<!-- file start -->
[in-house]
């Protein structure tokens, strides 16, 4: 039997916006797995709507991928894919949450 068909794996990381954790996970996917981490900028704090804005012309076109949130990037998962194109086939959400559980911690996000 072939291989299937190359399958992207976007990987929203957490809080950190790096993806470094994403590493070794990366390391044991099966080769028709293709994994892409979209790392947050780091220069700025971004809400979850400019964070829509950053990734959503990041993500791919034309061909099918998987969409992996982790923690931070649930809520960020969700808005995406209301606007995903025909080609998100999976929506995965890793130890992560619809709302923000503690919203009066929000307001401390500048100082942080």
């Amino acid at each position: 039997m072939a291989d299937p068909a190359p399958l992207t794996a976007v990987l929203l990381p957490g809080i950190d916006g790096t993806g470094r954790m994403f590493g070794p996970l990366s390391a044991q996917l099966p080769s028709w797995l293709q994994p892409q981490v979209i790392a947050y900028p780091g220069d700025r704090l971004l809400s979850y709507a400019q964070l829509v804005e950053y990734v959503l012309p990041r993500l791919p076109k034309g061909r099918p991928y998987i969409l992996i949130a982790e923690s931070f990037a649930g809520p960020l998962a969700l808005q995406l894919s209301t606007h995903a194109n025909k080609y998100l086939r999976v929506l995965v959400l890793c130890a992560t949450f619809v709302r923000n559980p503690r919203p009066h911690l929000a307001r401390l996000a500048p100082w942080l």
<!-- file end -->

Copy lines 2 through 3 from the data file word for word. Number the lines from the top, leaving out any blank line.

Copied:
């Protein structure tokens, strides 16, 4: 039997916006797995709507991928894919949450 068909794996990381954790996970996917981490900028704090804005012309076109949130990037998962194109086939959400559980911690996000 072939291989299937190359399958992207976007990987929203957490809080950190790096993806470094994403590493070794990366390391044991099966080769028709293709994994892409979209790392947050780091220069700025971004809400979850400019964070829509950053990734959503990041993500791919034309061909099918998987969409992996982790923690931070649930809520960020969700808005995406209301606007995903025909080609998100999976929506995965890793130890992560619809709302923000503690919203009066929000307001401390500048100082942080």
């Amino acid at each position: 039997m072939a291989d299937p068909a190359p399958l992207t794996a976007v990987l929203l990381p957490g809080i950190d916006g790096t993806g470094r954790m994403f590493g070794p996970l990366s390391a044991q996917l099966p080769s028709w797995l293709q994994p892409q981490v979209i790392a947050y900028p780091g220069d700025r704090l971004l809400s979850y709507a400019q964070l829509v804005e950053y990734v959503l012309p990041r993500l791919p076109k034309g061909r099918p991928y998987i969409l992996i949130a982790e923690s931070f990037a649930g809520p960020l998962a969700l808005q995406l894919s209301t606007h995903a194109n025909k080609y998100l086939r999976v929506l995965v959400l890793c130890a992560t949450f619809v709302r923000n559980p503690r919203p009066h911690l929000a307001r401390l996000a500048p100082w942080l």